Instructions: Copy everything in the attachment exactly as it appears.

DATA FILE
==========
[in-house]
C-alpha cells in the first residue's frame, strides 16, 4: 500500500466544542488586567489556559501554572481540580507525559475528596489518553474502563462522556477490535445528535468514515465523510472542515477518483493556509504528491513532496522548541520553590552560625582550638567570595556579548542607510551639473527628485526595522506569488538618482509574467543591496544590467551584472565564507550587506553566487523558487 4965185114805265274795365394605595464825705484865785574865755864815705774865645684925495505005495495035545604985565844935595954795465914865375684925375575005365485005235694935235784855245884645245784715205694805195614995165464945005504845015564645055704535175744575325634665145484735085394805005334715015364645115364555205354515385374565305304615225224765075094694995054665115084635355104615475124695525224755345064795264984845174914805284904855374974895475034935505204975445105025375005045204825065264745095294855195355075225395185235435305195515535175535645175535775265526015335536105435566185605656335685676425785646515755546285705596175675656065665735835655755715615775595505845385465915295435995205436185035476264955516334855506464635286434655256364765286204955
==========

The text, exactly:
[in-house]
C-alpha cells in the first residue's frame, strides 16, 4: 500500500466544542488586567489556559501554572481540580507525559475528596489518553474502563462522556477490535445528535468514515465523510472542515477518483493556509504528491513532496522548541520553590552560625582550638567570595556579548542607510551639473527628485526595522506569488538618482509574467543591496544590467551584472565564507550587506553566487523558487 4965185114805265274795365394605595464825705484865785574865755864815705774865645684925495505005495495035545604985565844935595954795465914865375684925375575005365485005235694935235784855245884645245784715205694805195614995165464945005504845015564645055704535175744575325634665145484735085394805005334715015364645115364555205354515385374565305304615225224765075094694995054665115084635355104615475124695525224755345064795264984845174914805284904855374974895475034935505204975445105025375005045204825065264745095294855195355075225395185235435305195515535175535645175535775265526015335536105435566185605656335685676425785646515755546285705596175675656065665735835655755715615775595505845385465915295435995205436185035476264955516334855506464635286434655256364765286204955